The release of a prefeasibility study estimating that its Twin Metals copper-nickel-platinum group metals joint-venture project would cost US$2.8 billion to build sent Duluth Metals (TSX: DM; USOTC: DULMF) shares tumbling by more than 25%.
While Twin Metals’ price tag is high, the study does show the 60%-owned, long-life project in northeastern Minnesota’s Duluth Complex has positive, if not particularly robust, economics.
The prefeasibility study projects that at an underground mine processing rate of 50,000 short tons per day (18.3 million tons per year), Twin Metals would have a 30-year mine life and a payback period of 6.4 years.
Over its three-decade mine life, the project would produce 5.8 billion lb. copper, 1.2 billion lb. nickel, 1.5 million oz. platinum, 4 million oz. palladium, 1 million oz. gold and 25.2 million oz. silver.
At an 8% discount rate, Twin Metals has a pre-tax net present value (NPV) of US$1.4 billion, or US$753 million after taxes. The internal rate of return (IRR) stands at 13.6% before taxes, or 11.4% after taxes. While initial capital costs are estimated at US$2.8 million, life-of-mine capital costs are pegged at US$5.4 billion.
On the plus side, Duluth highlights Twin Metals’ low anticipated cash costs of US76¢ per lb. copper, net of all byproduct credits, or US$1.64 per lb. copper equivalent. The company also notes the project shows strong operating margins of US$36.54 per ton.
The study uses base-case metals prices of US$3.50 per lb. copper; US$9.50 per lb. nickel; US$1,300 per oz. gold; US$1,680 per oz. platinum; US$815 per oz. palladium; and US$21.50 per oz. silver.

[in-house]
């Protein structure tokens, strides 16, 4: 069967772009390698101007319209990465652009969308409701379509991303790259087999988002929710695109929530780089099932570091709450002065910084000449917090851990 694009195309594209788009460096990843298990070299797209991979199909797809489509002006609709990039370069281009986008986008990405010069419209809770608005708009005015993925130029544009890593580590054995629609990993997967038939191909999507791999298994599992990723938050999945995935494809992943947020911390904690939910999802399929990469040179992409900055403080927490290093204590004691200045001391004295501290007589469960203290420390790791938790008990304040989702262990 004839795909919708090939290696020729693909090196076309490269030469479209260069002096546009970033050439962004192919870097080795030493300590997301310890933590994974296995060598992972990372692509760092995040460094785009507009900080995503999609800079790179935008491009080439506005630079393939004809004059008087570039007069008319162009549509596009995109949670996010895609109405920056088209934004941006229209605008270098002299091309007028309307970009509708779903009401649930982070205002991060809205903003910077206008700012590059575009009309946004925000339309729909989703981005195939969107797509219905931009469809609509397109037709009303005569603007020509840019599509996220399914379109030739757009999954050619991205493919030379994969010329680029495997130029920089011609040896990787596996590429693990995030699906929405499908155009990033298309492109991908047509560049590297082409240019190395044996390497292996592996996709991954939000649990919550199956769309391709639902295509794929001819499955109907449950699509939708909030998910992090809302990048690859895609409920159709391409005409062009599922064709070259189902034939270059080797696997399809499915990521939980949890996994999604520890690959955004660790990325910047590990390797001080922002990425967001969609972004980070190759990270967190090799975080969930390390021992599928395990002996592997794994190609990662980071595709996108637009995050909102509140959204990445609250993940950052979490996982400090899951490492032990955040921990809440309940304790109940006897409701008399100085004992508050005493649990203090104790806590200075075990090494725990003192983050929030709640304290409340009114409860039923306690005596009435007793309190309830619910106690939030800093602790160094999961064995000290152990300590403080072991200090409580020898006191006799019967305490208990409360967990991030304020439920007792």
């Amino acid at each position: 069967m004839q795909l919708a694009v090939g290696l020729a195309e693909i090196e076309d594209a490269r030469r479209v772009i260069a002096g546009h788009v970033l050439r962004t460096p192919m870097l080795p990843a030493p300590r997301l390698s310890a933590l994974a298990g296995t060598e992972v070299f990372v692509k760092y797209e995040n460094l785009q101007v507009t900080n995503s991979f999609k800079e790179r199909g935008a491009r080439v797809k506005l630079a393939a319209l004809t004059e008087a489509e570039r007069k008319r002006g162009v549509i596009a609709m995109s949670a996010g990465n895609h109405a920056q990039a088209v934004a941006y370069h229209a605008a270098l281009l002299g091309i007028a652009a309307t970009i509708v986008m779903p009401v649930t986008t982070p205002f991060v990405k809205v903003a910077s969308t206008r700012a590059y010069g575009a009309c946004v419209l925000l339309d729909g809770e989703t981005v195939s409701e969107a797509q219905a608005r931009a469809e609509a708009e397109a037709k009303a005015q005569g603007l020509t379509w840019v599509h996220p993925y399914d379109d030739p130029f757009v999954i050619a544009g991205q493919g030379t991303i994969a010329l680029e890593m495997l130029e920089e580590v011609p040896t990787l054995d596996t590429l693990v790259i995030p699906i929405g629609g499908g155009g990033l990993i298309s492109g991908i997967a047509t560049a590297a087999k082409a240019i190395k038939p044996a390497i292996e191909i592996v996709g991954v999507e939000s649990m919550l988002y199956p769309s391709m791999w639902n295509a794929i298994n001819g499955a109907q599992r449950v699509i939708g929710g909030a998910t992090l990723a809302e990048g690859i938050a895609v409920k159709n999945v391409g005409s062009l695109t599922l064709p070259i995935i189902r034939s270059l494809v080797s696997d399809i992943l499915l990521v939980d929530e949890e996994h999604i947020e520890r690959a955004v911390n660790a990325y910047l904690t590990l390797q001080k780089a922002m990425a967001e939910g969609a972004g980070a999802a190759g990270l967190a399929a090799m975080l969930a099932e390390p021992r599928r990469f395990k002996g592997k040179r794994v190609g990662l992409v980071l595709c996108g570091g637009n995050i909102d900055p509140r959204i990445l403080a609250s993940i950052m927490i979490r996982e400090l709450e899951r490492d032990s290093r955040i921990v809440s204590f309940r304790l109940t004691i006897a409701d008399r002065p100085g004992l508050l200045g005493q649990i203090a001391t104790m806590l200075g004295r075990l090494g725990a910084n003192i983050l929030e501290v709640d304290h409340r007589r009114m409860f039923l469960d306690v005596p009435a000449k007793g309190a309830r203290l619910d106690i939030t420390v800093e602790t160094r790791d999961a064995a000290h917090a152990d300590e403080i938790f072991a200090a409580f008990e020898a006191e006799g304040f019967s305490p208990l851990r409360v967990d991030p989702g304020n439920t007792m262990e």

The mining method would be a combination of post-pillar cut-and-fill and long-hole stoping. The mill would produce both copper and nickel concentrates that would have combined recoveries of: 93.7% for copper; 62.2%, nickel; 78%, gold; 74.8%, palladium; 63.1%, platinum; and 76.9%, silver.
Mineralization in the “proven and probable reserve” category at Twin Metals totals 527 million tons (478 million tonnes) grading 0.59% copper, 0.19% nickel, 0.154 gram platinum per tonne, and 0.349 gram palladium in the Maturi and Maturi SW deposits.
Duluth’s 40% partner at Twin Metals, Chilean miner Antofagasta (LSE: ANTO), has shown some reticence towards the project of late: In early July, Antofagasta opted to keep its stake at 40% rather than increasing it to 65%.
At the time, the move was seen as telegraphing iffy economics for Twin Metals, as it came just weeks before the prefeasibility study was due out.
Since then, the joint venture’s management team has been restructured. With operatorship transferred to Duluth, the company now has three members on the JV’s technical committee and board, while Antofagasta has two.
Duluth now has six months to exercise an option to buy Antofagasta’s interest in Twin Metals by paying back the company’s sunk costs, estimated at US$220 million, as well as a US$10-million bridge loan advanced by the major.
If it chooses not to buy Antofagasta’s stake, Duluth will still have to pay back the bridge loan, plus accrued and unpaid interest, in either cash or shares.
Duluth has hired its financial advisor Barclays to help it review its corporate options.
On the news on Aug. 20, Duluth’s stock dropped by 11¢ to 31¢ — a new 52-week low — on trading volume of 500,000 shares before recovering somewhat to 34¢. The company has 136.8 million shares outstanding and has traded as high as $1.46 in the past 12 months, and had fallen further to 26¢ at press time.
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